Fri, May 25, 2018 - Page 9 News List

Cryptocurrency revolution: The old allure of new money

By Robert Shiller  /  Project Syndicate

The cryptocurrency revolution, which started with bitcoin in 2009, claims to be inventing new kinds of money. There are now nearly 2,000 cryptocurrencies, and millions of people worldwide are excited by them. What accounts for this enthusiasm, which so far remains undampened by warnings that the revolution is a sham?

One must bear in mind that attempts to reinvent money have a long history.

As the sociologist Viviana Zelizer says in her book The Social Meaning of Money: “Despite the commonsense idea that ‘a dollar is a dollar is a dollar,’ everywhere we look people are constantly creating different kinds of money.”

Many of these innovations generate real excitement, at least for a while.

As the medium of exchange throughout the world, money, in its various embodiments, is rich in mystique. We tend to measure people’s value by it. It sums things up like nothing else, and yet it may consist of nothing more than pieces of paper that just go round and round in circles of spending. So its value depends on belief and trust in those pieces of paper. One might call it faith.

Establishing a new kind of money may be seen as a community’s avowal of faith in an idea and an effort to inspire its realization.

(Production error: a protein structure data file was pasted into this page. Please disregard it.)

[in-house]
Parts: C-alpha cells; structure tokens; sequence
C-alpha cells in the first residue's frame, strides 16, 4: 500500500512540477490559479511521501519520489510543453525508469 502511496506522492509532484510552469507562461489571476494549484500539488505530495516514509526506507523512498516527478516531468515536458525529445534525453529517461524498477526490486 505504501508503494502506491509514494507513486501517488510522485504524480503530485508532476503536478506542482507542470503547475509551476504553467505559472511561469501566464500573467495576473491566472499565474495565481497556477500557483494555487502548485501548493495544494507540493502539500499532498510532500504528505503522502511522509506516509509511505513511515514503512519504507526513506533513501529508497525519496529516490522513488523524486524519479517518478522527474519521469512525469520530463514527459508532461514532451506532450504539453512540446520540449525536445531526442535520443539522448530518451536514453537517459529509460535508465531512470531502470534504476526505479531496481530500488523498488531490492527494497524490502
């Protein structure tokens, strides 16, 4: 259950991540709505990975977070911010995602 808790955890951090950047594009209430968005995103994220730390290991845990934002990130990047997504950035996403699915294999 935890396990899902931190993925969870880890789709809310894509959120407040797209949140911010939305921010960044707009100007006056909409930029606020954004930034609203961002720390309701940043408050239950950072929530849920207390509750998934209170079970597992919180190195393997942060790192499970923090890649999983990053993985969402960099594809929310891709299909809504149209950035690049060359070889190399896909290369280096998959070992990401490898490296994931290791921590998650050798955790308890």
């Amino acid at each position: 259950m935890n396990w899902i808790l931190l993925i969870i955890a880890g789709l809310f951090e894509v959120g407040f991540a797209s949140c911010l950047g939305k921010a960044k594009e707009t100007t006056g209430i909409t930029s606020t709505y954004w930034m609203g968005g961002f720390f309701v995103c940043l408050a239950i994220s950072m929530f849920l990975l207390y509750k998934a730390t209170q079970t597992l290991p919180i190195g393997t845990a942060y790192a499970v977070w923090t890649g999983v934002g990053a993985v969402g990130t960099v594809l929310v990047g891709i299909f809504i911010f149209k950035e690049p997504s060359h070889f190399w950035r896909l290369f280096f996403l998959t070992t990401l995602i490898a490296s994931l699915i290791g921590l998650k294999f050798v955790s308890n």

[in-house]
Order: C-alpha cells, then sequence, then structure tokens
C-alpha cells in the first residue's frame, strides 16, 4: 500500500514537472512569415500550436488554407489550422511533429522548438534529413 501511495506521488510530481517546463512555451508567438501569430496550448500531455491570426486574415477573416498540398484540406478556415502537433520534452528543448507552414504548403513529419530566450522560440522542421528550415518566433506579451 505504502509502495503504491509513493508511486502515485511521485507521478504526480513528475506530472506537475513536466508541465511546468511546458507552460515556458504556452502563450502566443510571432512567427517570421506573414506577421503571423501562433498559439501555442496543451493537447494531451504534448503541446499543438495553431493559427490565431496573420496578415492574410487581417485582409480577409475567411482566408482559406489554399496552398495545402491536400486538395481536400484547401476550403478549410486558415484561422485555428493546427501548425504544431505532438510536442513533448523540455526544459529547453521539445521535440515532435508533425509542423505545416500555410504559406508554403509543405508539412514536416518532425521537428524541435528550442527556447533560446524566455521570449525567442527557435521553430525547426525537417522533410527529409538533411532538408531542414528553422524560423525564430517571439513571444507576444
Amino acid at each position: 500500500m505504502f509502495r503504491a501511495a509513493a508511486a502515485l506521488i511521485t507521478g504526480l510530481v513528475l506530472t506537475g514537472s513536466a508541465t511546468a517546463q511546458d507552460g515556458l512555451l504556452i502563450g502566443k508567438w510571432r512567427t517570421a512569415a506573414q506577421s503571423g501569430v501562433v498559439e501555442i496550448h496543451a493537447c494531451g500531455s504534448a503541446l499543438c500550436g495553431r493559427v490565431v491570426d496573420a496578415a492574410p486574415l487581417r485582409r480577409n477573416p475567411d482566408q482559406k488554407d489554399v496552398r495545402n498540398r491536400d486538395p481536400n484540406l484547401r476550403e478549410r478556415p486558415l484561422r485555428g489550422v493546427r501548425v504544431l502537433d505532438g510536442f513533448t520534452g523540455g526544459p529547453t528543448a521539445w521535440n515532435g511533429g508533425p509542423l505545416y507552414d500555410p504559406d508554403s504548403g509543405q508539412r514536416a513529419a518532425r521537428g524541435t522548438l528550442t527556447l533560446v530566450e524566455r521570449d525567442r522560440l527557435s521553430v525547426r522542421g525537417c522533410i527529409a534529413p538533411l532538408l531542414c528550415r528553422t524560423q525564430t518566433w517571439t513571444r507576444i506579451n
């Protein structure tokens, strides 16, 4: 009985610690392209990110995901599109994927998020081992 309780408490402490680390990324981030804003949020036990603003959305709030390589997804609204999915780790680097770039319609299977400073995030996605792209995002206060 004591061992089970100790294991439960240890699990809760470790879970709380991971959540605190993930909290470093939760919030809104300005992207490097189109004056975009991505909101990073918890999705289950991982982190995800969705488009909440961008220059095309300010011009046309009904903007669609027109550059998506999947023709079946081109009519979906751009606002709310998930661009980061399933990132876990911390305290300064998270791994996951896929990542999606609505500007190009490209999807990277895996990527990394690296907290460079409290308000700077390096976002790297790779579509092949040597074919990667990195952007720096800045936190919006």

In his book Euro Tragedy: A Drama in Nine Acts, the economist Ashoka Mody argues that the true public justification for creating the European currency in 1992 was a kind of “groupthink,” a faith “embedded in people’s psyches” that “the mere existence of a single currency ... would create the impetus for countries to come together in closer political embrace.”

New ideas for money seem to go with the territory of revolution, accompanied by a compelling, easily understood narrative.

In 1827, Josiah Warner opened the “Cincinnati Time Store” that sold merchandise in units of hours of work, relying on “labor notes,” which resembled paper money. The new money was seen as a testament to the importance of working people, until he closed the store in 1830.

Two years later, Robert Owen, sometimes described as the father of socialism, attempted to establish in London the National Equitable Labour Exchange, relying on labor notes, or “time money,” as currency.

Here, too, using time instead of gold or silver as a standard of value enforced the notion of the primacy of labor. However, like Warner’s time store, Owen’s experiment failed.

Likewise, Karl Marx and Friedrich Engels proposed that the central communist premise — “Abolition of private property” — would be accompanied by a “communistic abolition of buying and selling.”

However, eliminating money was impossible to do and no communist state ever did so. Instead, as the British Museum’s recent exhibit, “The Currency of Communism,” showed, they issued paper money with vivid symbols of the working class on it. They had to do something different with money.

During the Great Depression of the 1930s, a radical movement, called Technocracy, associated with Columbia University, proposed to replace the gold-backed dollar with a measure of energy, the erg.

In their book The A B C of Technocracy, published under the pseudonym Frank Arkright, they advanced the idea that putting the economy “on an energy basis” would overcome the unemployment problem. The Technocracy fad proved to be short-lived, though, after top scientists debunked the idea’s technical pretensions.

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